The dental cone beam CT is a unique kind of x-ray equipment which is used when regular 2 D x-rays are not sufficient. The CT, often called “cat,” stands for Computed Tomography. It produces 3 D images of your teeth and bone, even showing the tissues and pathways of the nerves. The use of the 3 D x-rays allow for more accurate and precise treatment planning.
The Merriam-Webster definition of tomography is “a method of producing a three-dimensional image of the internal structures of a solid object (such as the human body).” Many straight-line images taken from various angles are combined by the computer to create this three-dimensional image.
2 D Versus 3D X-Ray
The conventional two-dimensional x-ray is basically shadow casting. In contrast, the three-dimensional x-ray is a non-invasive method of combining two-dimensional x-rays, which allows the teeth and bones to be examined from almost any angle. The computer creates this image and it is truly helpful to the doctor as it allows him to make an even more accurate diagnosis.
Always remember that metal objects such as earrings, glasses, dental appliances, hair pins, and other jewelry, anything metal, has an effect upon three-dimensional x-rays and therefore should be removed.
2 Basic Types of 3 D X-Rays
There are two basic types of 3 D x-rays: cone beam CT and conventional CT. The field of dentistry primarily uses the cone beam CT. It is extremely effective on hard tissue, such as teeth and bone, but also includes soft tissue. It also has much lower radiation exposure. Conventional CT has the added ability to provide more information of the soft tissue, such as nerves, glands, muscles, and lymph nodes. The cone beam rotates around the head 360 degrees and produces several hundred images from different angles which the computer combines. The dentist can then view the object from many angles, and with different magnifications. The health care provider can view the area by enlarging a certain area and even rotate the view. This provides him valuable and more exact information about your oral health than a two-dimensional film.
There are no side-effects from a CT scan. The focused beam reduces scatter radiation and results in a better quality image. It also includes the soft tissue at the same time as hard tissue. The 3 D x-ray provides the health care person much more information to help with diagnosis than the 2 D x-ray. Of course, this procedure is painless, non-invasive, and extremely accurate. The benefit of a proper and accurate diagnosis far outweighs the tad of slightly more radiation.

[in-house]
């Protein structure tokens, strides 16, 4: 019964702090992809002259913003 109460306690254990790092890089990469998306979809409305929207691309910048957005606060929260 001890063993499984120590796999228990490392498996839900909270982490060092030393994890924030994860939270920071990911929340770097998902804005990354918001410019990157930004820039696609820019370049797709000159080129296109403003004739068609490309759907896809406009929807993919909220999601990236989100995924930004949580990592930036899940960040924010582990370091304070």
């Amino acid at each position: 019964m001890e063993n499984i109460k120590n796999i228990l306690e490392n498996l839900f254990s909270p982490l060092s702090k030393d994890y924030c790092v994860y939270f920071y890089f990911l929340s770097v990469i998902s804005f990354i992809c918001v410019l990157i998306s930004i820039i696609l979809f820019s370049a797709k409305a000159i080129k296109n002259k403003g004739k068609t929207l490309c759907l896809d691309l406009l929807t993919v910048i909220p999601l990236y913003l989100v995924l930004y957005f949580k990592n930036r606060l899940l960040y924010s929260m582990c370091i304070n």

Placement of Implants with 3 D X-Rays
The 3 D x-ray is extremely helpful in the placement of implants. It makes the width and depth of the bone easily discernible, and the location of the nerve pathways easily found. This yields far better success and comfort with implant placement, and by far, much fewer failures. The patient feels much more secure, at ease, and will be more satisfied. The 3 dimensional x-ray is almost indispensable for placing most implants. The size of the implant and the proper positioning of the implant are paramount to its success and longevity.
The three-dimensional x-ray gives the health care provider very important information which is accurate and makes the diagnosis and treatment planning far more easier. Patients can participate in the diagnosis and truly feel good about the treatment plan. The health care provider can perform the process in only a few short seconds. The patients can easily see and understand why you might elect a certain treatment. They are far more apt to accept the treatment if they can visualize the situation in their mouth. Since all the information is digitalized and kept on the computer, it is simple to store, takes up no room, and can easily be emailed.
3 D x-Rays Help Diagnose Abscessed Teeth
3 D x-rays are great for diagnosing root tip abscesses, quality of the bone as far as height, thickness, and undercuts are concerned, and nerve pathways for implant placement. A three-dimensional x-ray can also help easily diagnose tumors, impactions, root tips, sinuses, and broken teeth.
A modern dental office now should be equipped with a 3 D CT cone beam x-ray.
Life Member American Dental Association, Emeritus Fellow of Academy of General Dentistry, American Association of Implant Dentists.